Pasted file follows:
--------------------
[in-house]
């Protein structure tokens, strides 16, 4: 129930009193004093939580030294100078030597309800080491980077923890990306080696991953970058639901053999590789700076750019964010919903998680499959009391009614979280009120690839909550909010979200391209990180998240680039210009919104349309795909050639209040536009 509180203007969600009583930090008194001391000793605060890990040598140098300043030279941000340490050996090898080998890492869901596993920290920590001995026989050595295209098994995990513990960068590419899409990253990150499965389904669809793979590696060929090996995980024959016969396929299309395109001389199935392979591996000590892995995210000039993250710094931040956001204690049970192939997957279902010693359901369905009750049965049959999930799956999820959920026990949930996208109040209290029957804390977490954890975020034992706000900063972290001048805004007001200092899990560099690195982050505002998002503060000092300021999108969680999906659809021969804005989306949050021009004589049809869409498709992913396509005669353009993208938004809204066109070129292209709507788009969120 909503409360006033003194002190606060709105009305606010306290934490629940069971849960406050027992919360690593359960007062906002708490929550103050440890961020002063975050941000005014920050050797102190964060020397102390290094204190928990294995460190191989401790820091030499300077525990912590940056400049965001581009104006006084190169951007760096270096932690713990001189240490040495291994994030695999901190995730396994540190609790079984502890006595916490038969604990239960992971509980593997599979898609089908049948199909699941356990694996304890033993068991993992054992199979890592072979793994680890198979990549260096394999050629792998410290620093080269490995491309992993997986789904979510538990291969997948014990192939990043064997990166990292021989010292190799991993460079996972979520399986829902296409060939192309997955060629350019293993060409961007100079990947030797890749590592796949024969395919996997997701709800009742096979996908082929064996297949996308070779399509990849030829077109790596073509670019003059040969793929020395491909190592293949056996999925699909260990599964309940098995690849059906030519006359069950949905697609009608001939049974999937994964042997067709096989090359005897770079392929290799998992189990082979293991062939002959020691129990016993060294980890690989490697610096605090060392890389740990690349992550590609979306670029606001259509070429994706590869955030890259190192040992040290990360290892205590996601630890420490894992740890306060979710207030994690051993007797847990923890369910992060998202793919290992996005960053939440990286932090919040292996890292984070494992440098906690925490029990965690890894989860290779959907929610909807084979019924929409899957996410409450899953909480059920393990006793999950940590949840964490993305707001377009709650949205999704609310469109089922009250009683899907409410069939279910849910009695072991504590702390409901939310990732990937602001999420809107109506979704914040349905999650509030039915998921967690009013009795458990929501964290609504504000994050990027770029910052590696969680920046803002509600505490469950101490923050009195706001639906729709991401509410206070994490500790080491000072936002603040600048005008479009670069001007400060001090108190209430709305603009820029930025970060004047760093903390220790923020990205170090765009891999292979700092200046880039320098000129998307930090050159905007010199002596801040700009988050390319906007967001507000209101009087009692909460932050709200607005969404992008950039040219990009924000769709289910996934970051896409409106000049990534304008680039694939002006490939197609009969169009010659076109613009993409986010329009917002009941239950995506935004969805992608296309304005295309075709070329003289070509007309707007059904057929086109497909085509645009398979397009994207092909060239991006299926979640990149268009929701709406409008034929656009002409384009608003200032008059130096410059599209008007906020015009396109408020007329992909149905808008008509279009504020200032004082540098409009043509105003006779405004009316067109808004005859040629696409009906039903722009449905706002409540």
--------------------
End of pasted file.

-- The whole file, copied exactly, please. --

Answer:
[in-house]
């Protein structure tokens, strides 16, 4: 129930009193004093939580030294100078030597309800080491980077923890990306080696991953970058639901053999590789700076750019964010919903998680499959009391009614979280009120690839909550909010979200391209990180998240680039210009919104349309795909050639209040536009 509180203007969600009583930090008194001391000793605060890990040598140098300043030279941000340490050996090898080998890492869901596993920290920590001995026989050595295209098994995990513990960068590419899409990253990150499965389904669809793979590696060929090996995980024959016969396929299309395109001389199935392979591996000590892995995210000039993250710094931040956001204690049970192939997957279902010693359901369905009750049965049959999930799956999820959920026990949930996208109040209290029957804390977490954890975020034992706000900063972290001048805004007001200092899990560099690195982050505002998002503060000092300021999108969680999906659809021969804005989306949050021009004589049809869409498709992913396509005669353009993208938004809204066109070129292209709507788009969120 909503409360006033003194002190606060709105009305606010306290934490629940069971849960406050027992919360690593359960007062906002708490929550103050440890961020002063975050941000005014920050050797102190964060020397102390290094204190928990294995460190191989401790820091030499300077525990912590940056400049965001581009104006006084190169951007760096270096932690713990001189240490040495291994994030695999901190995730396994540190609790079984502890006595916490038969604990239960992971509980593997599979898609089908049948199909699941356990694996304890033993068991993992054992199979890592072979793994680890198979990549260096394999050629792998410290620093080269490995491309992993997986789904979510538990291969997948014990192939990043064997990166990292021989010292190799991993460079996972979520399986829902296409060939192309997955060629350019293993060409961007100079990947030797890749590592796949024969395919996997997701709800009742096979996908082929064996297949996308070779399509990849030829077109790596073509670019003059040969793929020395491909190592293949056996999925699909260990599964309940098995690849059906030519006359069950949905697609009608001939049974999937994964042997067709096989090359005897770079392929290799998992189990082979293991062939002959020691129990016993060294980890690989490697610096605090060392890389740990690349992550590609979306670029606001259509070429994706590869955030890259190192040992040290990360290892205590996601630890420490894992740890306060979710207030994690051993007797847990923890369910992060998202793919290992996005960053939440990286932090919040292996890292984070494992440098906690925490029990965690890894989860290779959907929610909807084979019924929409899957996410409450899953909480059920393990006793999950940590949840964490993305707001377009709650949205999704609310469109089922009250009683899907409410069939279910849910009695072991504590702390409901939310990732990937602001999420809107109506979704914040349905999650509030039915998921967690009013009795458990929501964290609504504000994050990027770029910052590696969680920046803002509600505490469950101490923050009195706001639906729709991401509410206070994490500790080491000072936002603040600048005008479009670069001007400060001090108190209430709305603009820029930025970060004047760093903390220790923020990205170090765009891999292979700092200046880039320098000129998307930090050159905007010199002596801040700009988050390319906007967001507000209101009087009692909460932050709200607005969404992008950039040219990009924000769709289910996934970051896409409106000049990534304008680039694939002006490939197609009969169009010659076109613009993409986010329009917002009941239950995506935004969805992608296309304005295309075709070329003289070509007309707007059904057929086109497909085509645009398979397009994207092909060239991006299926979640990149268009929701709406409008034929656009002409384009608003200032008059130096410059599209008007906020015009396109408020007329992909149905808008008509279009504020200032004082540098409009043509105003006779405004009316067109808004005859040629696409009906039903722009449905706002409540």